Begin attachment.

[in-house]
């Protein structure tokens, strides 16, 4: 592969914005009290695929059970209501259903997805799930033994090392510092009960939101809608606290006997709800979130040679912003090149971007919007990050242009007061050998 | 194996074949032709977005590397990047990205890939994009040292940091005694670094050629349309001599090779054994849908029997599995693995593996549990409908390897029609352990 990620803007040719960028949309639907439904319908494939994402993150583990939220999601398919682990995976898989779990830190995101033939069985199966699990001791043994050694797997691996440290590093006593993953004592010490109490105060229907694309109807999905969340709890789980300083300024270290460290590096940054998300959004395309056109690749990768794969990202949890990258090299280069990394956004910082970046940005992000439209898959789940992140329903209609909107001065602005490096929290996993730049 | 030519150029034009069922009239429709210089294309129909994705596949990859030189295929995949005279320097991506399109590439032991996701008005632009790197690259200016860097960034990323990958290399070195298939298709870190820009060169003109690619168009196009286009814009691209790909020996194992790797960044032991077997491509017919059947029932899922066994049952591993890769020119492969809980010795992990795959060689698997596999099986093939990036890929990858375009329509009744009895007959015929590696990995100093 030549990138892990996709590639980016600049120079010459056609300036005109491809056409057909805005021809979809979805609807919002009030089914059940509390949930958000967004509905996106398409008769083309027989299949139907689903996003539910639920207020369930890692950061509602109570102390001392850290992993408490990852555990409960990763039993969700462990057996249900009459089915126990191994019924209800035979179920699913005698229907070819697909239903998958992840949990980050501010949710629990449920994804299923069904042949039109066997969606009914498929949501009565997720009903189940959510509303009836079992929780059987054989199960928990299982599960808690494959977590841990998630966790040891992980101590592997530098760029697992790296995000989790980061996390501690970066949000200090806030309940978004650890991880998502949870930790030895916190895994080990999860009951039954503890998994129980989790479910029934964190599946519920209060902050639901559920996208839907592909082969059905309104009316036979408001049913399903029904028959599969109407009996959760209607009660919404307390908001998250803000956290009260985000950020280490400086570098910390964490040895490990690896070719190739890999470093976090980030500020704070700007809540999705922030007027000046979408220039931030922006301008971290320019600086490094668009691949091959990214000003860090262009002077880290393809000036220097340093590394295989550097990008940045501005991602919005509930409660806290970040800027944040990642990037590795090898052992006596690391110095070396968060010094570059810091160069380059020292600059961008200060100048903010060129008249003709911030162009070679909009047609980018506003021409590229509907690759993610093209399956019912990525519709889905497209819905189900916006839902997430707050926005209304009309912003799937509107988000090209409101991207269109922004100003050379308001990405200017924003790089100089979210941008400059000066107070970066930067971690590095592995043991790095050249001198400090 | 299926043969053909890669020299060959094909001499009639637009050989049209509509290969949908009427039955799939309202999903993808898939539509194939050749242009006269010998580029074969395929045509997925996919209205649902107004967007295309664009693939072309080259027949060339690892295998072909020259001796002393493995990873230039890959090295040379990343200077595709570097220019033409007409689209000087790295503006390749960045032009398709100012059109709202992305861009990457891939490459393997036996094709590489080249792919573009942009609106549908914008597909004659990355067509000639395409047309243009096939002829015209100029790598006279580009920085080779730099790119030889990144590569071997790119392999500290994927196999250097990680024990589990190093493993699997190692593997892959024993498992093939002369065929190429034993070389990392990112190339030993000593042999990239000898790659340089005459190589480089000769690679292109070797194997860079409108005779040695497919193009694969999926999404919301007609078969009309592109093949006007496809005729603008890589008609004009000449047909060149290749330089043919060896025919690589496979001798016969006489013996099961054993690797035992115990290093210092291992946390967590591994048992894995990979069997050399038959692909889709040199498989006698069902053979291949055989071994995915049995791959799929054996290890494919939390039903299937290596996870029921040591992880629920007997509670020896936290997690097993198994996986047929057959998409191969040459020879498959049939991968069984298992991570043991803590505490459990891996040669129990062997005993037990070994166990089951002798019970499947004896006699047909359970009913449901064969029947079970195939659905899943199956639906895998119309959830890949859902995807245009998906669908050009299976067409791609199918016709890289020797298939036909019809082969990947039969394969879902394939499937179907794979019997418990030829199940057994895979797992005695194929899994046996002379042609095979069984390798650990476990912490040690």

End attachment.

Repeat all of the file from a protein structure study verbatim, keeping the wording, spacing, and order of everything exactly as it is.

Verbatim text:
[in-house]
């Protein structure tokens, strides 16, 4: 592969914005009290695929059970209501259903997805799930033994090392510092009960939101809608606290006997709800979130040679912003090149971007919007990050242009007061050998 | 194996074949032709977005590397990047990205890939994009040292940091005694670094050629349309001599090779054994849908029997599995693995593996549990409908390897029609352990 990620803007040719960028949309639907439904319908494939994402993150583990939220999601398919682990995976898989779990830190995101033939069985199966699990001791043994050694797997691996440290590093006593993953004592010490109490105060229907694309109807999905969340709890789980300083300024270290460290590096940054998300959004395309056109690749990768794969990202949890990258090299280069990394956004910082970046940005992000439209898959789940992140329903209609909107001065602005490096929290996993730049 | 030519150029034009069922009239429709210089294309129909994705596949990859030189295929995949005279320097991506399109590439032991996701008005632009790197690259200016860097960034990323990958290399070195298939298709870190820009060169003109690619168009196009286009814009691209790909020996194992790797960044032991077997491509017919059947029932899922066994049952591993890769020119492969809980010795992990795959060689698997596999099986093939990036890929990858375009329509009744009895007959015929590696990995100093 030549990138892990996709590639980016600049120079010459056609300036005109491809056409057909805005021809979809979805609807919002009030089914059940509390949930958000967004509905996106398409008769083309027989299949139907689903996003539910639920207020369930890692950061509602109570102390001392850290992993408490990852555990409960990763039993969700462990057996249900009459089915126990191994019924209800035979179920699913005698229907070819697909239903998958992840949990980050501010949710629990449920994804299923069904042949039109066997969606009914498929949501009565997720009903189940959510509303009836079992929780059987054989199960928990299982599960808690494959977590841990998630966790040891992980101590592997530098760029697992790296995000989790980061996390501690970066949000200090806030309940978004650890991880998502949870930790030895916190895994080990999860009951039954503890998994129980989790479910029934964190599946519920209060902050639901559920996208839907592909082969059905309104009316036979408001049913399903029904028959599969109407009996959760209607009660919404307390908001998250803000956290009260985000950020280490400086570098910390964490040895490990690896070719190739890999470093976090980030500020704070700007809540999705922030007027000046979408220039931030922006301008971290320019600086490094668009691949091959990214000003860090262009002077880290393809000036220097340093590394295989550097990008940045501005991602919005509930409660806290970040800027944040990642990037590795090898052992006596690391110095070396968060010094570059810091160069380059020292600059961008200060100048903010060129008249003709911030162009070679909009047609980018506003021409590229509907690759993610093209399956019912990525519709889905497209819905189900916006839902997430707050926005209304009309912003799937509107988000090209409101991207269109922004100003050379308001990405200017924003790089100089979210941008400059000066107070970066930067971690590095592995043991790095050249001198400090 | 299926043969053909890669020299060959094909001499009639637009050989049209509509290969949908009427039955799939309202999903993808898939539509194939050749242009006269010998580029074969395929045509997925996919209205649902107004967007295309664009693939072309080259027949060339690892295998072909020259001796002393493995990873230039890959090295040379990343200077595709570097220019033409007409689209000087790295503006390749960045032009398709100012059109709202992305861009990457891939490459393997036996094709590489080249792919573009942009609106549908914008597909004659990355067509000639395409047309243009096939002829015209100029790598006279580009920085080779730099790119030889990144590569071997790119392999500290994927196999250097990680024990589990190093493993699997190692593997892959024993498992093939002369065929190429034993070389990392990112190339030993000593042999990239000898790659340089005459190589480089000769690679292109070797194997860079409108005779040695497919193009694969999926999404919301007609078969009309592109093949006007496809005729603008890589008609004009000449047909060149290749330089043919060896025919690589496979001798016969006489013996099961054993690797035992115990290093210092291992946390967590591994048992894995990979069997050399038959692909889709040199498989006698069902053979291949055989071994995915049995791959799929054996290890494919939390039903299937290596996870029921040591992880629920007997509670020896936290997690097993198994996986047929057959998409191969040459020879498959049939991968069984298992991570043991803590505490459990891996040669129990062997005993037990070994166990089951002798019970499947004896006699047909359970009913449901064969029947079970195939659905899943199956639906895998119309959830890949859902995807245009998906669908050009299976067409791609199918016709890289020797298939036909019809082969990947039969394969879902394939499937179907794979019997418990030829199940057994895979797992005695194929899994046996002379042609095979069984390798650990476990912490040690």